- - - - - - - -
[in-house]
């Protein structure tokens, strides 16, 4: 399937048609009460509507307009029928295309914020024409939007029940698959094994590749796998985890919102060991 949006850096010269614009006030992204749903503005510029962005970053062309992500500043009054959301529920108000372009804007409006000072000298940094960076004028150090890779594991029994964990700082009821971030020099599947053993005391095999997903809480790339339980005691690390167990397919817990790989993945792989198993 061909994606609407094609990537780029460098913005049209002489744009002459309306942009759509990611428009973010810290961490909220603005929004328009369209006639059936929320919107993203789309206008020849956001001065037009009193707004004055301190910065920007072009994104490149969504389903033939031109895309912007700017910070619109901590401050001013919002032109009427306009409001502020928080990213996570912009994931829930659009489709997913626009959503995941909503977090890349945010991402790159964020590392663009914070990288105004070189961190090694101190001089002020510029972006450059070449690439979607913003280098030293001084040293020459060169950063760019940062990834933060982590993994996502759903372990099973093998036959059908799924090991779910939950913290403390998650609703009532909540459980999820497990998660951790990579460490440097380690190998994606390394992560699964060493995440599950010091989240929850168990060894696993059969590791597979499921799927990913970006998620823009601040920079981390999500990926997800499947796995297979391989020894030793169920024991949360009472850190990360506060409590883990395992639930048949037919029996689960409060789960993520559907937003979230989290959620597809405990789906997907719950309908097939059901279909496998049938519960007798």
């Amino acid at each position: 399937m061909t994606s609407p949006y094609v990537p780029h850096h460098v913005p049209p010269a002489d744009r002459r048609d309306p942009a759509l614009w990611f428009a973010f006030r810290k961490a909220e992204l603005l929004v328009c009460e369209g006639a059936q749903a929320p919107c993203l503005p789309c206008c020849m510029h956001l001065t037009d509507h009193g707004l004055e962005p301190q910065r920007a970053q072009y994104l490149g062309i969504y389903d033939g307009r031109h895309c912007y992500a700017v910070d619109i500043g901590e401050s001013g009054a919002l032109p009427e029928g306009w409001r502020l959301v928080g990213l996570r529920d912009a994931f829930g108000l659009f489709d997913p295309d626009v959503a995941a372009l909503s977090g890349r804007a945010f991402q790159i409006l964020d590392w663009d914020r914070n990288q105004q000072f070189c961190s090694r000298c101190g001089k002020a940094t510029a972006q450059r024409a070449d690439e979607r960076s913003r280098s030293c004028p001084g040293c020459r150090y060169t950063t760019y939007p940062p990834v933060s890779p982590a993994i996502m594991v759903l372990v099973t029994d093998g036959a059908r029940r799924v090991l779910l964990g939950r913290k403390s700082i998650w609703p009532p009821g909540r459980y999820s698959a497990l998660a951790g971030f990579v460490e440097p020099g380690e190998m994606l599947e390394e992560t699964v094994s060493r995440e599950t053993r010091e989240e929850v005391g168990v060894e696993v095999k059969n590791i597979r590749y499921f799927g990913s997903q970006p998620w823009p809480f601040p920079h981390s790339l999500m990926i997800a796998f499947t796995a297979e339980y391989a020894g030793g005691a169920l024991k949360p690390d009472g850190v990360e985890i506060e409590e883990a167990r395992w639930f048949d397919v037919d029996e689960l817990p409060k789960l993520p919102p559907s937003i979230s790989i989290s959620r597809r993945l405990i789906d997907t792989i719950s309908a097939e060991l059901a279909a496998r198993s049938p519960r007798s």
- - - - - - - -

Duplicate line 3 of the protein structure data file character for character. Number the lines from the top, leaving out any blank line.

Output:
């Amino acid at each position: 399937m061909t994606s609407p949006y094609v990537p780029h850096h460098v913005p049209p010269a002489d744009r002459r048609d309306p942009a759509l614009w990611f428009a973010f006030r810290k961490a909220e992204l603005l929004v328009c009460e369209g006639a059936q749903a929320p919107c993203l503005p789309c206008c020849m510029h956001l001065t037009d509507h009193g707004l004055e962005p301190q910065r920007a970053q072009y994104l490149g062309i969504y389903d033939g307009r031109h895309c912007y992500a700017v910070d619109i500043g901590e401050s001013g009054a919002l032109p009427e029928g306009w409001r502020l959301v928080g990213l996570r529920d912009a994931f829930g108000l659009f489709d997913p295309d626009v959503a995941a372009l909503s977090g890349r804007a945010f991402q790159i409006l964020d590392w663009d914020r914070n990288q105004q000072f070189c961190s090694r000298c101190g001089k002020a940094t510029a972006q450059r024409a070449d690439e979607r960076s913003r280098s030293c004028p001084g040293c020459r150090y060169t950063t760019y939007p940062p990834v933060s890779p982590a993994i996502m594991v759903l372990v099973t029994d093998g036959a059908r029940r799924v090991l779910l964990g939950r913290k403390s700082i998650w609703p009532p009821g909540r459980y999820s698959a497990l998660a951790g971030f990579v460490e440097p020099g380690e190998m994606l599947e390394e992560t699964v094994s060493r995440e599950t053993r010091e989240e929850v005391g168990v060894e696993v095999k059969n590791i597979r590749y499921f799927g990913s997903q970006p998620w823009p809480f601040p920079h981390s790339l999500m990926i997800a796998f499947t796995a297979e339980y391989a020894g030793g005691a169920l024991k949360p690390d009472g850190v990360e985890i506060e409590e883990a167990r395992w639930f048949d397919v037919d029996e689960l817990p409060k789960l993520p919102p559907s937003i979230s790989i989290s959620r597809r993945l405990i789906d997907t792989i719950s309908a097939e060991l059901a279909a496998r198993s049938p519960r007798s």